Hunger (15)



Drama (2008)
95mins UK

Starring: Michael Fassbender, Stuart Graham, Liam Cunningham
Director: Steve McQueen
Writer(s): Steve McQueen, Enda Walsh
Listings: London | Rest of UK and Ireland

Harrowing recreation of the hunger strikes of the early '80s in the Maze Prison just outside of Belfast. Officer Raymond Lohan is part of the team in charge of the infamous H-Blocks. He arrives at work to welcome new inmate Davey Gillen, who joins his republican brothers on the blanket and no-wash protest. Davey shares a cell with fellow non-conformer Gerry Campbell, who introduces his brother in arms to H-Block's leader, Bobby Sands. When violence erupts in the prison and riot police brutalise the inmates, Sands resolves to protest by starving himself to death.

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LondonNet Film Review
Hunger

Turner Prize-winning artist Steve McQueen makes his narrative feature film debut with a harrowing recreation of the hunger strikes of the early '80s in the Maze Prison just outside of Belfast...

Michael Fassbender 'Bobby Sands' and Liam Cunningham 'Father Dominic Moran' meeting prior to Hunger StrikeBased on a screenplay co-written by playwright Enda Walsh, Hunger is distinguished by McQueen's meticulous eye for detail and his steadfast refusal to paint characters as heroes, villains or martyrs. Parallels with Guantanamo Bay and Abu Ghraib are apparent, challenging our morality about the treatment of prisoners. Violence begets more violence and nobody emerges from the melee with a clear conscience.

Filmed in Northern Ireland, the story cuts between figures on both sides of the bars, beginning with prison officer Raymond Lohan (Stuart Graham) who is part of the team in charge of the infamous H-Blocks. He arrives at work to welcome new inmate Davey Gillen (Brian Milligan), who joins his republican brothers on the blanket and no-wash protest. Davey shares a cell with fellow non-conformer Gerry Campbell (Liam McMahon), a claustrophobic room with excreta smeared on the walls, maggots wriggling in leftover food. Gerry helps the newcomer to assimilate to life without privileges, including vivid sequences in the visitor's room where one girlfriend extricates contraband from a most unseemly hiding place and passes it under the table to her boyfriend so he can transfer it to an equally eye-watching cranny. At Sunday Mass, we are introduced to H-Block's leader, Bobby Sands (Michael Fassbender).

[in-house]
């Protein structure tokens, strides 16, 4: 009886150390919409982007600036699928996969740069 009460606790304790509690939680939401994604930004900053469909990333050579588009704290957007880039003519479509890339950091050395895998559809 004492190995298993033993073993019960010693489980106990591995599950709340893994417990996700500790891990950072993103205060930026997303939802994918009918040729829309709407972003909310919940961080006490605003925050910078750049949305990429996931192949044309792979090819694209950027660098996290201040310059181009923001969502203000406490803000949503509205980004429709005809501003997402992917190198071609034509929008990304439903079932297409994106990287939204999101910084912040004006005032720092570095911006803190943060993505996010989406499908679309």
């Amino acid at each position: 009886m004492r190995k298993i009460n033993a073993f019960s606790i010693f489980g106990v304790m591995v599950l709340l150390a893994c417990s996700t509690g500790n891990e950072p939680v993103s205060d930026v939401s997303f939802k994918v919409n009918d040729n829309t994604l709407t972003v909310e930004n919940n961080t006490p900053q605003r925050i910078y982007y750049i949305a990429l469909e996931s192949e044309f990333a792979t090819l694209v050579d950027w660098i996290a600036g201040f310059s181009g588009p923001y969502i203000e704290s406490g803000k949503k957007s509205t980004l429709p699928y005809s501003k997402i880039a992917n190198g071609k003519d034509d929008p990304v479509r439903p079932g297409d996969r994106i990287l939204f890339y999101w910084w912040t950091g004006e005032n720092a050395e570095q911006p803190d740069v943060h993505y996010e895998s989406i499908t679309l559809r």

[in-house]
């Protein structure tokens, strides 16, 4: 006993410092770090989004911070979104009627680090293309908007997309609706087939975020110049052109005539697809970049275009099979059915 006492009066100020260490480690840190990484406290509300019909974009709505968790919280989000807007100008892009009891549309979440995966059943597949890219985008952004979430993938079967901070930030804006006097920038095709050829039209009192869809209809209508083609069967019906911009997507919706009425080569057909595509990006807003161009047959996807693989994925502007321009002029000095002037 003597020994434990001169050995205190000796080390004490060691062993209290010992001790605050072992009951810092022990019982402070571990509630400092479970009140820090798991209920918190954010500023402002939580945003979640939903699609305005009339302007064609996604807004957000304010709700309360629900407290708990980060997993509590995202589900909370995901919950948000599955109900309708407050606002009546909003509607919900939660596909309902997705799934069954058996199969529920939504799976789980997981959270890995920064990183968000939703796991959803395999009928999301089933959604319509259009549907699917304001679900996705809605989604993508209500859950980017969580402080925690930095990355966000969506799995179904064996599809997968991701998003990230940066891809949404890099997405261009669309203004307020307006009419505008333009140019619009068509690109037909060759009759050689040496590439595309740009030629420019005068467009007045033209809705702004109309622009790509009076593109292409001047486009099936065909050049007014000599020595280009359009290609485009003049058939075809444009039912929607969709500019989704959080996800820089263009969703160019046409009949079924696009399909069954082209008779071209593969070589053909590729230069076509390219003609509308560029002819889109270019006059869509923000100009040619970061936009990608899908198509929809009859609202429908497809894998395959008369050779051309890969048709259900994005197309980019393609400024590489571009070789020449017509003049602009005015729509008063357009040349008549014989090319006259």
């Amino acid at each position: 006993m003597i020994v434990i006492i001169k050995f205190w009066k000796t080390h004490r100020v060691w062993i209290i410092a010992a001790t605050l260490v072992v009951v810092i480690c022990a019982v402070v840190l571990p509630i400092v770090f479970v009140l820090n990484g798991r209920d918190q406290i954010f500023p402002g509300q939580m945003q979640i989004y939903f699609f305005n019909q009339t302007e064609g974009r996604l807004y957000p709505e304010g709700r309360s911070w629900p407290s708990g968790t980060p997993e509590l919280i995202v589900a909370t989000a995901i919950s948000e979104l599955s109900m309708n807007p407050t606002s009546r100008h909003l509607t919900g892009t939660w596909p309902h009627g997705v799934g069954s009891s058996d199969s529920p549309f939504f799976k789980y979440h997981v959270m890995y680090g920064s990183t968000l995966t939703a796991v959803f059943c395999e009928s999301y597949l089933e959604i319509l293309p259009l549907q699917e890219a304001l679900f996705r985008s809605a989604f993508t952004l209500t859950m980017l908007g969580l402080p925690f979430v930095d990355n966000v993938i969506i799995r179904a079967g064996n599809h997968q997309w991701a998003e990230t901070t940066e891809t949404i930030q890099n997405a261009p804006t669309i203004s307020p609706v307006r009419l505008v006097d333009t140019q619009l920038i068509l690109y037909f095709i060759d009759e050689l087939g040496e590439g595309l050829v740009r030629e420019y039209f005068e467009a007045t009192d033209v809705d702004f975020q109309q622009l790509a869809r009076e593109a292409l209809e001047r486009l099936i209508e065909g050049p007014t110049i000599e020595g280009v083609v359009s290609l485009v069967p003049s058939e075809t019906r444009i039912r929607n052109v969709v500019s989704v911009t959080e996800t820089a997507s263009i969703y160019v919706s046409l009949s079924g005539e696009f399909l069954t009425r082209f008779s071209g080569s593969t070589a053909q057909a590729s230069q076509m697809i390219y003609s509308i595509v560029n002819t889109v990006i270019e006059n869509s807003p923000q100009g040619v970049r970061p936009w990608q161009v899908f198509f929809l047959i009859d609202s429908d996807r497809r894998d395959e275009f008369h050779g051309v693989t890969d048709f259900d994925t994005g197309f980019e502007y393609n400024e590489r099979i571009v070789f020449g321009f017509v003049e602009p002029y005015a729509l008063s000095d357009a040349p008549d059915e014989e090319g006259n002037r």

'Raymond Lohan' Stuart Graham and prison officers wash 'Bobby Sands' Michael Fassbender Maze Prison. Steffan Hill +44 (0)7831 553875. Copyright Steffan Hill 2007 (Christopher Hill Photographic)After one particularly vicious encounter with the guards, Bobby resolves to starve himself to death, with other prisoners following suit. A confessional with priest Father Dominic Moran (Liam Cunningham), captured in a bravura, 22-minute, single take conversation, poses difficult questions about the nature of sacrifice. "Putting my life on the line is not just the only thing I can do, it's the right thing," responds the prisoner defiantly.

Hunger is an impressionistic portrait of a time in history when ten men effectively declared war against their own bodies as the ultimate act of defiance against the Thatcher government. It's an immersive and disorienting piece of cinema, awash with haunting images - from the anguish of an inexperienced riot officer crying his eyes out to beg forgiveness for his part in the brutality to the calm of a prisoner's finger chasing a stray fly through window bars. Fassbender is mesmerising, literally wasting away before our tear-filled eyes until every rib threatens to tear through his translucent, ulcerous skin. Swirls of faeces on the walls possess a strange beauty and even a simple, mundane scene like Raymond eating toast lingers in the memory as McQueen's camera focuses on a cascade of breadcrumbs in the guard's napkin. Brief moments of humour, like Bobby joking to the Father about inmates using pages from the Bible as makeshift roll-ups, offer brief respite from gut-wrenching scenes of conflict. Film of the year.

- Kim Hu


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